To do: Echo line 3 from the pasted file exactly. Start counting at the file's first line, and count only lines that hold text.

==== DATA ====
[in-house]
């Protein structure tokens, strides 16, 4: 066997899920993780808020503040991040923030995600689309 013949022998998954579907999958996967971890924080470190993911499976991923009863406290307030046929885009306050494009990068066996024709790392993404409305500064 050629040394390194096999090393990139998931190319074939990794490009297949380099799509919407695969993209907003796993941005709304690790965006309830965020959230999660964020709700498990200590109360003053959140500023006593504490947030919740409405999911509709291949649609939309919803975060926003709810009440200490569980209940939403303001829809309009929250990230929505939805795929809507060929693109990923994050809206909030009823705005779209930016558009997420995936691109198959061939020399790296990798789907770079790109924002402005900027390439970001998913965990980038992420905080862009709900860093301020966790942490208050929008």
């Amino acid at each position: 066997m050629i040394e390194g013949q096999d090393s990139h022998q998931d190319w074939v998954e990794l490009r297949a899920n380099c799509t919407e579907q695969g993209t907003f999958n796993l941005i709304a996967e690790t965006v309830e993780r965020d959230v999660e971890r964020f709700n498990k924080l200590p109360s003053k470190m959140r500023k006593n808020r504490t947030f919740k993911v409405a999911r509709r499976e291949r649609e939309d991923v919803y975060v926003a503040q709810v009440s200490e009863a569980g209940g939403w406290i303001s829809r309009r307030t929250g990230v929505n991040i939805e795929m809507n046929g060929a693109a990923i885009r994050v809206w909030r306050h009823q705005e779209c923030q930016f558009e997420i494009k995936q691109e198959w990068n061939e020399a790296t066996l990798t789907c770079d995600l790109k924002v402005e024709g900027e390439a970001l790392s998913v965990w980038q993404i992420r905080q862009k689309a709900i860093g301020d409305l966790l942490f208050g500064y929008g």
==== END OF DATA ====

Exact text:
């Amino acid at each position: 066997m050629i040394e390194g013949q096999d090393s990139h022998q998931d190319w074939v998954e990794l490009r297949a899920n380099c799509t919407e579907q695969g993209t907003f999958n796993l941005i709304a996967e690790t965006v309830e993780r965020d959230v999660e971890r964020f709700n498990k924080l200590p109360s003053k470190m959140r500023k006593n808020r504490t947030f919740k993911v409405a999911r509709r499976e291949r649609e939309d991923v919803y975060v926003a503040q709810v009440s200490e009863a569980g209940g939403w406290i303001s829809r309009r307030t929250g990230v929505n991040i939805e795929m809507n046929g060929a693109a990923i885009r994050v809206w909030r306050h009823q705005e779209c923030q930016f558009e997420i494009k995936q691109e198959w990068n061939e020399a790296t066996l990798t789907c770079d995600l790109k924002v402005e024709g900027e390439a970001l790392s998913v965990w980038q993404i992420r905080q862009k689309a709900i860093g301020d409305l966790l942490f208050g500064y929008g």